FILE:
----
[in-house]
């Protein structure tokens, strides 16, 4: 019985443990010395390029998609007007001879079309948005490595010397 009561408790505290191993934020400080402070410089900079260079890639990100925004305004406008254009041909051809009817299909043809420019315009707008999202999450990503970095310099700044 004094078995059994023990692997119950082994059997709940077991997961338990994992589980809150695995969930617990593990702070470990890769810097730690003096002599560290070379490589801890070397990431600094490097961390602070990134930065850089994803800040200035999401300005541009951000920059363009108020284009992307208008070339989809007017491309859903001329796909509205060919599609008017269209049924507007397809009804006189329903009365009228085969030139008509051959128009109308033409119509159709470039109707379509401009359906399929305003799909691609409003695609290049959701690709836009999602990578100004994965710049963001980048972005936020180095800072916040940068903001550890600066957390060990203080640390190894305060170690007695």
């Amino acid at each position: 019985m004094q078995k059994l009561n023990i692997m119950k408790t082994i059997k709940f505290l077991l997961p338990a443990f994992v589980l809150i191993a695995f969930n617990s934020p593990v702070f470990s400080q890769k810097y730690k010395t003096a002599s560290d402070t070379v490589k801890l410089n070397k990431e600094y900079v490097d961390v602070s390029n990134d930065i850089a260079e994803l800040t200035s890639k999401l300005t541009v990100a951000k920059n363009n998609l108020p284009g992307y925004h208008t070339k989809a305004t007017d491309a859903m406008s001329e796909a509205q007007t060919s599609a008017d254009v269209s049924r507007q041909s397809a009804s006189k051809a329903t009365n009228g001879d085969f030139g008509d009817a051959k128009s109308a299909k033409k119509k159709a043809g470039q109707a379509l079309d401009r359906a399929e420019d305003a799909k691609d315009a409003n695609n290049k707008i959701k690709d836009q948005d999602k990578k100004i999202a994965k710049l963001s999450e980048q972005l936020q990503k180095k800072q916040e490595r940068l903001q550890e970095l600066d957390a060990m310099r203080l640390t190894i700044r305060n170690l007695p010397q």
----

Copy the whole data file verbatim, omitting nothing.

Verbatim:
[in-house]
């Protein structure tokens, strides 16, 4: 019985443990010395390029998609007007001879079309948005490595010397 009561408790505290191993934020400080402070410089900079260079890639990100925004305004406008254009041909051809009817299909043809420019315009707008999202999450990503970095310099700044 004094078995059994023990692997119950082994059997709940077991997961338990994992589980809150695995969930617990593990702070470990890769810097730690003096002599560290070379490589801890070397990431600094490097961390602070990134930065850089994803800040200035999401300005541009951000920059363009108020284009992307208008070339989809007017491309859903001329796909509205060919599609008017269209049924507007397809009804006189329903009365009228085969030139008509051959128009109308033409119509159709470039109707379509401009359906399929305003799909691609409003695609290049959701690709836009999602990578100004994965710049963001980048972005936020180095800072916040940068903001550890600066957390060990203080640390190894305060170690007695």
């Amino acid at each position: 019985m004094q078995k059994l009561n023990i692997m119950k408790t082994i059997k709940f505290l077991l997961p338990a443990f994992v589980l809150i191993a695995f969930n617990s934020p593990v702070f470990s400080q890769k810097y730690k010395t003096a002599s560290d402070t070379v490589k801890l410089n070397k990431e600094y900079v490097d961390v602070s390029n990134d930065i850089a260079e994803l800040t200035s890639k999401l300005t541009v990100a951000k920059n363009n998609l108020p284009g992307y925004h208008t070339k989809a305004t007017d491309a859903m406008s001329e796909a509205q007007t060919s599609a008017d254009v269209s049924r507007q041909s397809a009804s006189k051809a329903t009365n009228g001879d085969f030139g008509d009817a051959k128009s109308a299909k033409k119509k159709a043809g470039q109707a379509l079309d401009r359906a399929e420019d305003a799909k691609d315009a409003n695609n290049k707008i959701k690709d836009q948005d999602k990578k100004i999202a994965k710049l963001s999450e980048q972005l936020q990503k180095k800072q916040e490595r940068l903001q550890e970095l600066d957390a060990m310099r203080l640390t190894i700044r305060n170690l007695p010397q």